Springdale aims to put crosswalk controversy behind them with this year's Pride Week
High school teacher says the town is moving forward after attracting national attention last year
A year after a Newfoundland town attracted national attention for a dispute over a rainbow crosswalk, a high school teacher in Springdale says the beginning of the town's second Pride week marks a new direction forward.
"I think we're in a different place and I think we're just going to continue to move forward together and continue to form partnerships within the community," Christina Pelley told Newfoundland Morning.
Last year, Springdale's town council twice rejected a pitch from Indian River High School's gender-sexuality alliance for a rainbow crosswalk to be painted in the town as a show of support for the LGBTQ community. The town said it supported all residents but did not want to set the precedent of using public money to promote particular causes.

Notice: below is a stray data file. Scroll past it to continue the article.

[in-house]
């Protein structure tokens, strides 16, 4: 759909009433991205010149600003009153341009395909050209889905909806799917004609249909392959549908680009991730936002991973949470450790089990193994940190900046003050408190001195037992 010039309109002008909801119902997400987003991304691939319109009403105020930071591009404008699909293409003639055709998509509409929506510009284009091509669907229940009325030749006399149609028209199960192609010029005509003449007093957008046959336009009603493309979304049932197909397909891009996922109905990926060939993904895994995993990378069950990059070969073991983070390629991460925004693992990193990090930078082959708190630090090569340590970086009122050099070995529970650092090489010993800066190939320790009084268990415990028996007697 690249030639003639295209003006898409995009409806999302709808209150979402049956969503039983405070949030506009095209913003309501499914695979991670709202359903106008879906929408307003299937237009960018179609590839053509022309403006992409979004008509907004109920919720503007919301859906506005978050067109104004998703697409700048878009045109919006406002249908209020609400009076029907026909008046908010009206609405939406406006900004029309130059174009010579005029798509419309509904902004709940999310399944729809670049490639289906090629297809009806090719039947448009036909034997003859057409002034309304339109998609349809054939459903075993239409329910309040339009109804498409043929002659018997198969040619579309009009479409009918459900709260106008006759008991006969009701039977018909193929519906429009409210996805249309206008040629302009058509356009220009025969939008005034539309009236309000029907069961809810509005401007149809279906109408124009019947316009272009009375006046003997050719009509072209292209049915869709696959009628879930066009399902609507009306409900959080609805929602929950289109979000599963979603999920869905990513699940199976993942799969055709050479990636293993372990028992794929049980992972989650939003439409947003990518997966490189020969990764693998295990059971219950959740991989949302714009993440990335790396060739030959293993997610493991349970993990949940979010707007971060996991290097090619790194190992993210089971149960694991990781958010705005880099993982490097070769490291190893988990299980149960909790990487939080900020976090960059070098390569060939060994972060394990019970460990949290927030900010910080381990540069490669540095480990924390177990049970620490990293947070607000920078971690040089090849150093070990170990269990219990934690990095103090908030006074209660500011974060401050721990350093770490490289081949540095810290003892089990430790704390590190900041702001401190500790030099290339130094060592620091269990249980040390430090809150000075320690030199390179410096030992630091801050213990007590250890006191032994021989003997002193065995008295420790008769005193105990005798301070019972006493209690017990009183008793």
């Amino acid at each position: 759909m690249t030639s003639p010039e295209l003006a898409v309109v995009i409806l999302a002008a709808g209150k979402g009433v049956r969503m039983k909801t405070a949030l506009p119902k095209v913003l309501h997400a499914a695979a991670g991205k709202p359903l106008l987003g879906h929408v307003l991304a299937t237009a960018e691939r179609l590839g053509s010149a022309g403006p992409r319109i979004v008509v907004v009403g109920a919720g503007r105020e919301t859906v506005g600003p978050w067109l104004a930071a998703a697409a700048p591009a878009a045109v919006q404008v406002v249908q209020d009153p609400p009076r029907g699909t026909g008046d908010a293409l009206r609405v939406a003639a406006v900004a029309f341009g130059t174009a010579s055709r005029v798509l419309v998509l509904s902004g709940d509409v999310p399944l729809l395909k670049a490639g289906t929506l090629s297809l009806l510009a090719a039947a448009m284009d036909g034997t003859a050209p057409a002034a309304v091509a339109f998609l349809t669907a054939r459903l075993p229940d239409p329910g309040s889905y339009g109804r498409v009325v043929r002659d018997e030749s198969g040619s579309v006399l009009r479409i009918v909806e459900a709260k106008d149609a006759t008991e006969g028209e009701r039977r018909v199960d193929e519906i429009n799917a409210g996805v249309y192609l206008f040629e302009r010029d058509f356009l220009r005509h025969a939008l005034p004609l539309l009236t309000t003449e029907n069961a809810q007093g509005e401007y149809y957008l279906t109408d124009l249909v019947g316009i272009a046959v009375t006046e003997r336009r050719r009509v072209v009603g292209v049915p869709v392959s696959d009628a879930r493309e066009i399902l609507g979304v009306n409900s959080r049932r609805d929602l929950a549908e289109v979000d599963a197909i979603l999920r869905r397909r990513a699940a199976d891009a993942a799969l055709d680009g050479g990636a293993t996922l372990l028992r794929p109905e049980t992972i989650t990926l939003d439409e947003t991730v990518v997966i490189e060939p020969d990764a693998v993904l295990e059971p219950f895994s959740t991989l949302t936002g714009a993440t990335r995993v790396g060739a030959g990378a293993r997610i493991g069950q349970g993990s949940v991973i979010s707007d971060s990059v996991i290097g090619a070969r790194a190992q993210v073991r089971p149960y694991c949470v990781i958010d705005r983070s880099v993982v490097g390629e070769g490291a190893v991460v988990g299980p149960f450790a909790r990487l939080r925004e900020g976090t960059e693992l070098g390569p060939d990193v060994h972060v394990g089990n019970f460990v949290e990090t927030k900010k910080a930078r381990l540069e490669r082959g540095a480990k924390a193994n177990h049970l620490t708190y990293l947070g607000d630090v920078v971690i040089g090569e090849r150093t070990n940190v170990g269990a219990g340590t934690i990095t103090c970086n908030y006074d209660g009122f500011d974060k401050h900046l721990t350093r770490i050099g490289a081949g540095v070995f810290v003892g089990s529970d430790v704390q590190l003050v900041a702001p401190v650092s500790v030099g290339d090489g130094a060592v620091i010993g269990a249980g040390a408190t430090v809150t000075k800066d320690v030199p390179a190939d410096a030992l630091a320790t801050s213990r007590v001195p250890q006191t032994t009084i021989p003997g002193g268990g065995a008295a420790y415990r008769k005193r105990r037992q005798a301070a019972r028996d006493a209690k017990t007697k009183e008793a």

Springdale hosted its first official Pride Week in June 2018, with the support of council, and members of the GSA said they would continue their conversations with the town.
A year later, the town's second annual Pride Week begins Monday in partnership with the town and other community groups. An official flag-raising at the council building is planned for tonight and a full week of activities — including a church service, a family Pride event and a movie night — has been organized for the days ahead.
"Last year we had agreed with the town that we were going to move forward from all of the crosswalk issues, and we did," said Pelley, Indian River High's guidance counsellor.
"We moved forward together."
'A great day'
At the request of the school board, the Indian River High GSA hosted a public forum, a week before Pride, attended by about 80 students from across the region and 20 educators, Pelley said.
"It was a great day," she said. "I think everyone felt it was a very successful and informative day and yeah, we're pretty proud of that."
With events like the forum and the town's second Pride Week, the community is moving on from last year's dispute about the crosswalk, Pelley said, and the public attention that came from it. She hopes progress will continue as the GSA, the town council and other community groups work together to hold events during Pride Week.
"This year I don't feel any sort of tension," she said.
"There's certainly no tension between the town and our GSA."